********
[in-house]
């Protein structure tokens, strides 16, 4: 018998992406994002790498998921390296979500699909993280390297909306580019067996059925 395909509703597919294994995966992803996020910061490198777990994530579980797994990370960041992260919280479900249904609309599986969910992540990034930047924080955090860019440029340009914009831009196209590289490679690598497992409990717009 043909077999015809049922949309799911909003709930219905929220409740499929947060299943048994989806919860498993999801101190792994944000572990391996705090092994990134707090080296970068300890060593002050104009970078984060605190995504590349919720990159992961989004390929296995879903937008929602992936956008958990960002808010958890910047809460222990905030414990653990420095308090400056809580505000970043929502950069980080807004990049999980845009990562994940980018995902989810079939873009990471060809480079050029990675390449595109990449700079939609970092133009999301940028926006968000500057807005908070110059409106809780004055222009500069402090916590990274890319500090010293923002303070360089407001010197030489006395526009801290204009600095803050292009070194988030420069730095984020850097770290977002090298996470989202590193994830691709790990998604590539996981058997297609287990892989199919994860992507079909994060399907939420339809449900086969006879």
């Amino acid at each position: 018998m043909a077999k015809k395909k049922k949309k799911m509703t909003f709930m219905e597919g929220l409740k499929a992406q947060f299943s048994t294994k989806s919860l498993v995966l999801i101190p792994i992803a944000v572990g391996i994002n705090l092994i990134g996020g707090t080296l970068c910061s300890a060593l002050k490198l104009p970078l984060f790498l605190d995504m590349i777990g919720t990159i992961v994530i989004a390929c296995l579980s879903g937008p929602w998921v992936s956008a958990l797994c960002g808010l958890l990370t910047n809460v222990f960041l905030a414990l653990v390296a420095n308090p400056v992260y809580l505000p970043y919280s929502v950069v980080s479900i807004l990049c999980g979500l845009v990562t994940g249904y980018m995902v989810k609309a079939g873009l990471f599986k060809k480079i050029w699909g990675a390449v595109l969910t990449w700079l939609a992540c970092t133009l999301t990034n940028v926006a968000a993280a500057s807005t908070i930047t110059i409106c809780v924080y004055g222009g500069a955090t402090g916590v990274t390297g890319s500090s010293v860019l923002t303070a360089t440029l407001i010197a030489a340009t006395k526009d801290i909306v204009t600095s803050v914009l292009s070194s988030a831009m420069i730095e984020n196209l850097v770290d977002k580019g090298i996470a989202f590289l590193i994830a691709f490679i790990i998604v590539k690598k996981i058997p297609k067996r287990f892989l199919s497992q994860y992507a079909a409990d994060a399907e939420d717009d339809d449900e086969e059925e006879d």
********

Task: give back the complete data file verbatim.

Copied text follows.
[in-house]
């Protein structure tokens, strides 16, 4: 018998992406994002790498998921390296979500699909993280390297909306580019067996059925 395909509703597919294994995966992803996020910061490198777990994530579980797994990370960041992260919280479900249904609309599986969910992540990034930047924080955090860019440029340009914009831009196209590289490679690598497992409990717009 043909077999015809049922949309799911909003709930219905929220409740499929947060299943048994989806919860498993999801101190792994944000572990391996705090092994990134707090080296970068300890060593002050104009970078984060605190995504590349919720990159992961989004390929296995879903937008929602992936956008958990960002808010958890910047809460222990905030414990653990420095308090400056809580505000970043929502950069980080807004990049999980845009990562994940980018995902989810079939873009990471060809480079050029990675390449595109990449700079939609970092133009999301940028926006968000500057807005908070110059409106809780004055222009500069402090916590990274890319500090010293923002303070360089407001010197030489006395526009801290204009600095803050292009070194988030420069730095984020850097770290977002090298996470989202590193994830691709790990998604590539996981058997297609287990892989199919994860992507079909994060399907939420339809449900086969006879």
């Amino acid at each position: 018998m043909a077999k015809k395909k049922k949309k799911m509703t909003f709930m219905e597919g929220l409740k499929a992406q947060f299943s048994t294994k989806s919860l498993v995966l999801i101190p792994i992803a944000v572990g391996i994002n705090l092994i990134g996020g707090t080296l970068c910061s300890a060593l002050k490198l104009p970078l984060f790498l605190d995504m590349i777990g919720t990159i992961v994530i989004a390929c296995l579980s879903g937008p929602w998921v992936s956008a958990l797994c960002g808010l958890l990370t910047n809460v222990f960041l905030a414990l653990v390296a420095n308090p400056v992260y809580l505000p970043y919280s929502v950069v980080s479900i807004l990049c999980g979500l845009v990562t994940g249904y980018m995902v989810k609309a079939g873009l990471f599986k060809k480079i050029w699909g990675a390449v595109l969910t990449w700079l939609a992540c970092t133009l999301t990034n940028v926006a968000a993280a500057s807005t908070i930047t110059i409106c809780v924080y004055g222009g500069a955090t402090g916590v990274t390297g890319s500090s010293v860019l923002t303070a360089t440029l407001i010197a030489a340009t006395k526009d801290i909306v204009t600095s803050v914009l292009s070194s988030a831009m420069i730095e984020n196209l850097v770290d977002k580019g090298i996470a989202f590289l590193i994830a691709f490679i790990i998604v590539k690598k996981i058997p297609k067996r287990f892989l199919s497992q994860y992507a079909a409990d994060a399907e939420d717009d339809d449900e086969e059925e006879d």